“_Tonatiuh masterfully combines text and folk-inspired art to add an important piece to the mosaic of U.S. civil rights history.”
–_Kirkus Reviews, starred review “Younger children will be outraged by the injustice of the Mendez family story but pleased by its successful resolution. Older children will understand the importance of the 1947 ruling that desegregated California schools, paving the way for Brown v. Board of Education seven years later.”
–School Library Journal, starred review “Tonatiuh (Pancho Rabbit and the Coyote) offers an illuminating account of a family’s hard-fought legal battle to desegregate California schools in the years before Brown v. Board of Education.”
–Publishers Weekly “Pura Belpré Award-winning Tonatiuh makes excellent use of picture-book storytelling to bring attention to the 1947 California ruling against public-school segregation.”
–Booklist “The straightforward narrative is well matched with the illustrations in Tonatiuh’s signature style, their two-dimensional perspective reminiscent of the Mixtec codex but collaged with paper, wood, cloth, brick, and (Photoshopped) hair to provide textural variation. This story deserves to be more widely known, and now, thanks to this book, it will be.”
–The Horn Book Magazine
Mixed: A Colorful Story - Each believing that their hue is the best, the three primary colors live in separate parts of the city until Yellow and Blue meet, fall in love, and decide to mix.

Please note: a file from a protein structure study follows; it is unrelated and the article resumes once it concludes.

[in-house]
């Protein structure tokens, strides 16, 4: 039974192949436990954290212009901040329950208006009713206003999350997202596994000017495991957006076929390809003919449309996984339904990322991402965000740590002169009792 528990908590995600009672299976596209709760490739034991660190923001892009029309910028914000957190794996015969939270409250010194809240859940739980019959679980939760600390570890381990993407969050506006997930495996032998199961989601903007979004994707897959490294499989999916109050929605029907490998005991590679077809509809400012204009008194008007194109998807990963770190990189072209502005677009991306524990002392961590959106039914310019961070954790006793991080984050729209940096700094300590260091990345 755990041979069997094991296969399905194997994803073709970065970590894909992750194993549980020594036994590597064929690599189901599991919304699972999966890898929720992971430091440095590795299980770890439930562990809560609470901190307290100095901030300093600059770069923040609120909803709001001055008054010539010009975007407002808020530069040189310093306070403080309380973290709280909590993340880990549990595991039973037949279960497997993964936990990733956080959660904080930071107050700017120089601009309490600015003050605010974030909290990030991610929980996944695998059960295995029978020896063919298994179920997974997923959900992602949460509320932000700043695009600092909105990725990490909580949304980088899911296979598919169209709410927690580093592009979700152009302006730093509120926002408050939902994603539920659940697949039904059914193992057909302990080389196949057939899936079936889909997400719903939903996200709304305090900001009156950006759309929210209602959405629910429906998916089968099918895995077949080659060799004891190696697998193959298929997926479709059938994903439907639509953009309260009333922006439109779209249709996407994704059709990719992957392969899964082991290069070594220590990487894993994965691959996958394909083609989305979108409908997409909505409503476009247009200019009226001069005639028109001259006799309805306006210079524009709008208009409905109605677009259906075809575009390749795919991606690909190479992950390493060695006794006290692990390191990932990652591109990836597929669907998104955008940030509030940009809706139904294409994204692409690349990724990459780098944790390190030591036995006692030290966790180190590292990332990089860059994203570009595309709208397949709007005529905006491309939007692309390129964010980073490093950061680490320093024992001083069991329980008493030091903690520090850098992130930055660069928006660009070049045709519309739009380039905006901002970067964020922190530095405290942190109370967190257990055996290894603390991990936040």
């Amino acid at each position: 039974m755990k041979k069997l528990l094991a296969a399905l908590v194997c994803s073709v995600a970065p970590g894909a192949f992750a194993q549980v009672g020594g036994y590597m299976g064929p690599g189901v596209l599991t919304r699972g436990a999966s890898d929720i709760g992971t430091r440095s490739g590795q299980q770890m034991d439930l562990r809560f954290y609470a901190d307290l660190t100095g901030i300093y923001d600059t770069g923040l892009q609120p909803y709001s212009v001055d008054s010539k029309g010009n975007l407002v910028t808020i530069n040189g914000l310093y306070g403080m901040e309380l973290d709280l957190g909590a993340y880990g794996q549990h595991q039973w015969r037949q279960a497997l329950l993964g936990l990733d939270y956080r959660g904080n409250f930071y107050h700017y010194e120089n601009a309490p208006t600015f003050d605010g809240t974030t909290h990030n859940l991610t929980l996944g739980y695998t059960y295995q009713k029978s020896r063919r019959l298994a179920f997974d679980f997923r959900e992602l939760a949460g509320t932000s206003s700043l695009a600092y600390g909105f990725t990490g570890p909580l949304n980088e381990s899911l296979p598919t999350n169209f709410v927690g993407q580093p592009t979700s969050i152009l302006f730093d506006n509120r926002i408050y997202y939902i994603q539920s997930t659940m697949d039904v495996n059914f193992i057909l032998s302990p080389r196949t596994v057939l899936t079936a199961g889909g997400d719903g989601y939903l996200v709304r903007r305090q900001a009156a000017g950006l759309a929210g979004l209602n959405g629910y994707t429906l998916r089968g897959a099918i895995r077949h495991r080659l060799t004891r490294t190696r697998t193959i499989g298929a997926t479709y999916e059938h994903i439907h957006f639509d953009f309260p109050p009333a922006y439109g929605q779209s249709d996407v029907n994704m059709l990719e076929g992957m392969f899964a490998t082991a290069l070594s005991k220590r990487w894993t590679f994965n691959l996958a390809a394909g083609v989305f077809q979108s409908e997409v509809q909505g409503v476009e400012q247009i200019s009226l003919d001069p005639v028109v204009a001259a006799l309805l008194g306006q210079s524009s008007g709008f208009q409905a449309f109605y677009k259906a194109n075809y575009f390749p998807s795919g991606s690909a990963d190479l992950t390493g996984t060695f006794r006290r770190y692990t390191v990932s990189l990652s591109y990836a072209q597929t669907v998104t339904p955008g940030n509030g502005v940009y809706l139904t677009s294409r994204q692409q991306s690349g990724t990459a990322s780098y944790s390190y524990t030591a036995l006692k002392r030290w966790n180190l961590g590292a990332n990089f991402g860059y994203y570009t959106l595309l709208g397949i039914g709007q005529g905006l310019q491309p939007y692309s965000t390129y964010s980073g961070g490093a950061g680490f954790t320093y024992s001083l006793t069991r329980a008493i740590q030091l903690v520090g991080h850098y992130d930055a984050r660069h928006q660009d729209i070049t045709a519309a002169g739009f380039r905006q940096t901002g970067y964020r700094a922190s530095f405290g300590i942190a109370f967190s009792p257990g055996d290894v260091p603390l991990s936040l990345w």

A Junior Library Guild Selection!On June 16, 1976, Hector Pieterson, an ordinary boy, lost his life after getting caught up in what was supposed to be a peaceful protest. Black South African students were marching against a new law requiring that they be taught half of their subjects in Afrikaans, the language of the White government. The story's events unfold from the perspectives of Hector, his sister, and the photographer who captured their photo in the chaos. This book can serve as a pertinent tool for adults discussing global history and race relations with children. Its graphic novel style and mixed media art portray the vibrancy and grit of Hector's daily life and untimely death. Heartbreaking yet relevant, this powerful story gives voice to an ordinary boy and sheds light on events that helped lead to the end of apartheid.